Hitachi ID Password Manager Windows / Active Directory Integration
Triggering Password Synchronization
Native password changes made on Windows servers and domain controllers can trigger transparent password synchronization.
Updating Cached Credentials
After a password change with a web-based password management system, the cached credentials on a user's workstation will be different than the user's new domain password:
- When a user signs into Windows, Windows stores his domain
login ID and password in a cache in memory and in the registry.
- When the user signs into other Windows resources (e.g., shares,
printers, Outlook/Exchange mail boxes, IIS web sites), Windows
first tries its cached domain password and if this fails Windows
asks the user to type the correct password.
- If the user changes his domain password from the workstation with
the Ctrl-Alt-Delete process, Windows updates both the domain password
and the locally cached password -- there is no problem.
- If the help desk, another PC or a web application
changes the user's password on the domain, then the cached password
on the user's PC will be wrong. Subsequent attempts by the user to
access network resources will cause the OS to provide the (wrong)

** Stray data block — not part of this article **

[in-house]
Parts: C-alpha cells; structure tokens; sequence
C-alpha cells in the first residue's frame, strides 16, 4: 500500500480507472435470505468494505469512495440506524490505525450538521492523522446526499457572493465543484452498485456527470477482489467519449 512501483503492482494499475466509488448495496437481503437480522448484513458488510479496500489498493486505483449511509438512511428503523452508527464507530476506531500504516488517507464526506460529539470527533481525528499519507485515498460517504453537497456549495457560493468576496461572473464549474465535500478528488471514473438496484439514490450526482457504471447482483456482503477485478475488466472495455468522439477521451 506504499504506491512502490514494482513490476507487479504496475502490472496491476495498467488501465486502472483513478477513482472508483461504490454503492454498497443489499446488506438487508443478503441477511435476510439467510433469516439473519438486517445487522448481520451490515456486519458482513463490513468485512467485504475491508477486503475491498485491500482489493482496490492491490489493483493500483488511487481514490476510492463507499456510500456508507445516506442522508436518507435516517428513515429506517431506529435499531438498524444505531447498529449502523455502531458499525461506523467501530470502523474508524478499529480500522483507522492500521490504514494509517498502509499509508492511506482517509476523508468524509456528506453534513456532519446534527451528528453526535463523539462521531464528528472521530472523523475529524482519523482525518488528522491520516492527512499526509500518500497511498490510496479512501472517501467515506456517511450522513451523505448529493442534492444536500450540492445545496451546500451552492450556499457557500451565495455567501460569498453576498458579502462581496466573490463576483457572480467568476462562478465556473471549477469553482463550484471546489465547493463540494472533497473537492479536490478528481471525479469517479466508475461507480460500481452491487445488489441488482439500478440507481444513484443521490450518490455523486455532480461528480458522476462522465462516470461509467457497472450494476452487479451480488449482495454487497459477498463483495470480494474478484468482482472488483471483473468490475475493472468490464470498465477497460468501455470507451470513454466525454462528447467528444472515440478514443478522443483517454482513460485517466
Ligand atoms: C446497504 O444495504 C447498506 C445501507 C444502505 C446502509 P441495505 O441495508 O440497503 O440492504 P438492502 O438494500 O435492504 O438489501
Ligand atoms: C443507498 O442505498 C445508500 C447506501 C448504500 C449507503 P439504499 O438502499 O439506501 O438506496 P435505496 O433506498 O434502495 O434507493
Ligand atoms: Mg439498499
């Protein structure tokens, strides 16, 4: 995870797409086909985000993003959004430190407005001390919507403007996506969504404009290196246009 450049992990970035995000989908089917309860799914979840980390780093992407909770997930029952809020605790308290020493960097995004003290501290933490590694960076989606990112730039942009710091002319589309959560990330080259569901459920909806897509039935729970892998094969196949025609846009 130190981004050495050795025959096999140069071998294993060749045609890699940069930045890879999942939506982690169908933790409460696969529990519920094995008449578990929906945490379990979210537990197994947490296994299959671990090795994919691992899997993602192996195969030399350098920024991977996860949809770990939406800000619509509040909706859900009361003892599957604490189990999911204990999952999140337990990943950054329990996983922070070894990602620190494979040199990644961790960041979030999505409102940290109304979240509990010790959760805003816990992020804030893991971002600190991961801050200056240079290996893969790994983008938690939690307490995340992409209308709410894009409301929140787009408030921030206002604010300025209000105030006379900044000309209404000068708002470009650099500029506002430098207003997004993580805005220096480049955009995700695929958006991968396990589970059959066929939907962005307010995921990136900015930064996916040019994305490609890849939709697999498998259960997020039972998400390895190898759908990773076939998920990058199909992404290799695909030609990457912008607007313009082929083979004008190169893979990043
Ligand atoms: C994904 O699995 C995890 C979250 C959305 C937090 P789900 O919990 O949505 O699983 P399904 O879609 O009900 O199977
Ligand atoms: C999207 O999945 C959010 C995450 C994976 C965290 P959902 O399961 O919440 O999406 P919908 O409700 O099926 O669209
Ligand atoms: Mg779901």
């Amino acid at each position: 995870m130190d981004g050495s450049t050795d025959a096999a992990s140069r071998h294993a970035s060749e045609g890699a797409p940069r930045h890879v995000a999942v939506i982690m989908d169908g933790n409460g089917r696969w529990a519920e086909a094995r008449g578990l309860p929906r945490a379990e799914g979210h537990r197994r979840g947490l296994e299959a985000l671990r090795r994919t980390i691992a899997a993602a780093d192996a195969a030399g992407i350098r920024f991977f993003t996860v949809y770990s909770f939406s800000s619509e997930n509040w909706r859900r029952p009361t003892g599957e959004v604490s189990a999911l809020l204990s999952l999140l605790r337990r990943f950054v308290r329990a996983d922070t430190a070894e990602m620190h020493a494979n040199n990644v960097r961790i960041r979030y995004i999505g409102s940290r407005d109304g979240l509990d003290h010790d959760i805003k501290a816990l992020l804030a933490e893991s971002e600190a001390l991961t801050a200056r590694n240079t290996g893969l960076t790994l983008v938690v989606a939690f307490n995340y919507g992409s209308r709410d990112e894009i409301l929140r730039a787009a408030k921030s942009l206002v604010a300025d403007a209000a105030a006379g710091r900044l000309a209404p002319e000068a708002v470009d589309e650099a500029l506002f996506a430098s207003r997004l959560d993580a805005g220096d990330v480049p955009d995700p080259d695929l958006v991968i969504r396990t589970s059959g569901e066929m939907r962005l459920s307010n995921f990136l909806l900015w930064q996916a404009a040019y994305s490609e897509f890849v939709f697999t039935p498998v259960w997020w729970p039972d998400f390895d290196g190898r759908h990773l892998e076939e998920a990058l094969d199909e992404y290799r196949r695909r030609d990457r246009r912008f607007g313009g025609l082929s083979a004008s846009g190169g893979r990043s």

cached password, will fail and will increment the user's "failed
login attempts" counter. This pattern of activity can ultimately
trigger an intruder lockout for the user.
- Intruder lockouts feed back to the help desk as increased call volume.
If a user signs off and back-on after a web-based password change, the Windows cache is refreshed and the intruder lockout problem described above is averted. This approach is not user friendly, however.
To eliminate this problem without forcing users to sign off and back on, Hitachi ID Password Manager includes an ActiveX component that can silently update the user's Windows password cache after a web-based password change.
The cache-updating ActiveX component works on Windows XP, Vista and 7 workstations.